The Tennessee Innocence Project
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We Are…

Dedicated to Exonerating the Innocent in Tennessee.

 

It’s been a long time coming…

But after a lot of planning and a lot of hard work, the Tennessee Innocence Project is finally here. We are glad you stopped by!

On our site, you can find a list of our leadership, a way to donate, and the application for our services. In the coming months, we will post in-person events you can attend to show your support for TIP.

We’ve got a lot of work to do, and we need your help.

Consider making a donation today to support our work, and stay tuned for more details.

 

Contact

➤ LOCATION

State-wide

☎ CONTACT

jessica@tninnocence.org

 

Why Does Tennessee Need an Innocence Project?


EXONERATIONS

Tennessee has only had 21 exonerations arising out of 19 cases, according to the National Registry of Exonerations.

This is significantly lower than other states with a similar incarceration rate. For example, North Carolina has seen 61 exonerations, while Louisiana has 57 exonerees, and Michigan has 96.

What’s the difference?

All three states have innocence organizations.  In states like Illinois, where innocence organizations have been operating for several decades, more than 220 people have been exonerated. Currently, in Tennessee, attorneys are compensated $1,000 for completing an investigation that should be as complete and detailed as a season of the Serial podcast. In addition to investigation, attorneys must litigate all claims. Tennessee attorneys do not get any funding for investigators or expert witnesses. This utter lack of funding means that an attorney will be compensated $1000 for reviewing a complex murder trial, re-investigating for new evidence, and re-litigating with a higher burden of proof than ever existed during the jury trial. Under the current system, it is nearly impossible for an inmate in Tennessee to prove their actual innocence without the necessary resources.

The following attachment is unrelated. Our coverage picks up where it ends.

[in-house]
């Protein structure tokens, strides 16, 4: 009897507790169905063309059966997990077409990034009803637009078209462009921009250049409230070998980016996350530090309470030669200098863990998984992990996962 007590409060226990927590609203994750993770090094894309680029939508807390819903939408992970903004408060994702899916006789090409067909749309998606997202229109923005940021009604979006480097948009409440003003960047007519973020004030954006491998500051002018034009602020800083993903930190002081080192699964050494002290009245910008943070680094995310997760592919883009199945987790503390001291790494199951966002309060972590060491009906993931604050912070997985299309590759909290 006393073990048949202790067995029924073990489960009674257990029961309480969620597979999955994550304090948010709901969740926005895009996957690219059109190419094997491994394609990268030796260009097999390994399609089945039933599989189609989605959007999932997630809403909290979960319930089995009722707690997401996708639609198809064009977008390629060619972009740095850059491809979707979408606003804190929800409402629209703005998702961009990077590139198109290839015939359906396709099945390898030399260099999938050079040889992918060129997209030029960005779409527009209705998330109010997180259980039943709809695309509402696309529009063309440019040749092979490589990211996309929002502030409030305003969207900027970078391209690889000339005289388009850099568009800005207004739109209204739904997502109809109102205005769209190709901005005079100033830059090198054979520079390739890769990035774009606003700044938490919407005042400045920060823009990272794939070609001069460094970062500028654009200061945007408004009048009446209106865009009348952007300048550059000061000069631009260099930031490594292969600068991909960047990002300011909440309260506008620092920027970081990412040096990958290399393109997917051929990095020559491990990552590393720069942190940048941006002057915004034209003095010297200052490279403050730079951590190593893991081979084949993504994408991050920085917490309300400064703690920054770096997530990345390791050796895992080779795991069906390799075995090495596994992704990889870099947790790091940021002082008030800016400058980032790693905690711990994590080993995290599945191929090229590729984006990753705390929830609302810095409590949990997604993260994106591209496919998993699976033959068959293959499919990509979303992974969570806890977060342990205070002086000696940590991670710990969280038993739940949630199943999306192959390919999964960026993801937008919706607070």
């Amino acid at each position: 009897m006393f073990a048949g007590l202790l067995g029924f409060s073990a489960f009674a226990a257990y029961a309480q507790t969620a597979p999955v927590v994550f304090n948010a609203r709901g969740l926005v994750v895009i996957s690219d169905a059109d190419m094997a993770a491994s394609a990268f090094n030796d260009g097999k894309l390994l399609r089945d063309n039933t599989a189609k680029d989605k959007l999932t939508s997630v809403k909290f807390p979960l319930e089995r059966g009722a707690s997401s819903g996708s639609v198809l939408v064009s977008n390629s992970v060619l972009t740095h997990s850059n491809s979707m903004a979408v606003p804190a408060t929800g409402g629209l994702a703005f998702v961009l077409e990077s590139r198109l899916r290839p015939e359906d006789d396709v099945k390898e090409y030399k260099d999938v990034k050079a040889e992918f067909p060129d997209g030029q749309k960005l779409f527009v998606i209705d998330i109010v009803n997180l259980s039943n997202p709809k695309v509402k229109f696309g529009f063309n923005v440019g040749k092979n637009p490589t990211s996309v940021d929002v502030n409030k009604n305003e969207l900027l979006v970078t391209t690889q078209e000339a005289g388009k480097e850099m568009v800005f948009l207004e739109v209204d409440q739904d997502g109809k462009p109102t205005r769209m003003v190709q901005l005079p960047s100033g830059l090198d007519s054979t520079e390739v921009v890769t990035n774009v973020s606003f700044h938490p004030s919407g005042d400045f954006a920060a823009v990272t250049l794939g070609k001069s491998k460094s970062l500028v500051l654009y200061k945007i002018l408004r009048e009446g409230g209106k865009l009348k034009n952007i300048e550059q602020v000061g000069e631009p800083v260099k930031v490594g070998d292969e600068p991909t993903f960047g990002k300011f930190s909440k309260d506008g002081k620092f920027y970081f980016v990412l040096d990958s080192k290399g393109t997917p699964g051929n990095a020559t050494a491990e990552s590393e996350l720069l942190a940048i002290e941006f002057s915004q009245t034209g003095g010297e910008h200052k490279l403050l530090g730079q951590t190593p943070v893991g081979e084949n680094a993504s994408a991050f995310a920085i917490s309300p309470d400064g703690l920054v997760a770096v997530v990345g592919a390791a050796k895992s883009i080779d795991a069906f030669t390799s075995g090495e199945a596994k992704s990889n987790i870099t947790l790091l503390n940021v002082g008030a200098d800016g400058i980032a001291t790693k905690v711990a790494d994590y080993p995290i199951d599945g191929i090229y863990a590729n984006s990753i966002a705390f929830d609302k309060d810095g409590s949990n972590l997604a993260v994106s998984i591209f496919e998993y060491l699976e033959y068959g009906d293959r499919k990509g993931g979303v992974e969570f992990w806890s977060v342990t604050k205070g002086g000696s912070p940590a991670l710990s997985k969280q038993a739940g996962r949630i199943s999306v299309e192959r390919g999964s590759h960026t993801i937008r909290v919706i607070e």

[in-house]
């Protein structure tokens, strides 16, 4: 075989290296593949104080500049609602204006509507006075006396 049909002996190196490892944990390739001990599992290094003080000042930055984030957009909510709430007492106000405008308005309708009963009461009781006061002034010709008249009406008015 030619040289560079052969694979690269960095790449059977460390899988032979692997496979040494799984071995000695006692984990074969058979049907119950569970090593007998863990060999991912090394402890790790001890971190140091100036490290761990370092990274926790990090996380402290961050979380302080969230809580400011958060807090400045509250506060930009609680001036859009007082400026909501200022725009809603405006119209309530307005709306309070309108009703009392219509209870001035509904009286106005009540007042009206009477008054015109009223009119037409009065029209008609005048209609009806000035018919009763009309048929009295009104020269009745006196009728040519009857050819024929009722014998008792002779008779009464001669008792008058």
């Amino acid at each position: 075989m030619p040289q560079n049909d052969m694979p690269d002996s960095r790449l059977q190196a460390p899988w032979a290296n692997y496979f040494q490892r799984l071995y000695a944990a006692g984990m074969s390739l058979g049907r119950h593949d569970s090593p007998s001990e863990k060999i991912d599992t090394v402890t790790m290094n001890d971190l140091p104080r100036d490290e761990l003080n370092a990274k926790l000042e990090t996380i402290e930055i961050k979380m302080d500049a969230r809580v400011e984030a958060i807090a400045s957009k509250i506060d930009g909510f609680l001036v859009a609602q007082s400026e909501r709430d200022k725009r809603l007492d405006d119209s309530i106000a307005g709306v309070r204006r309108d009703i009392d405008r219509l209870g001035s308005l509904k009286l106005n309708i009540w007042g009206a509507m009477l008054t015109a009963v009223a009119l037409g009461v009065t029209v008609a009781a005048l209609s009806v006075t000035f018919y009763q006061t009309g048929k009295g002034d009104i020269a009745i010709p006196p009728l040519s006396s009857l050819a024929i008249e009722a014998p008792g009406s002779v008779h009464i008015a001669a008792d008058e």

We want to change that.

You can help us with that - donate now.


 
The arc of the moral universe is long, but it bends towards justice.
— Martin Luther King, Jr.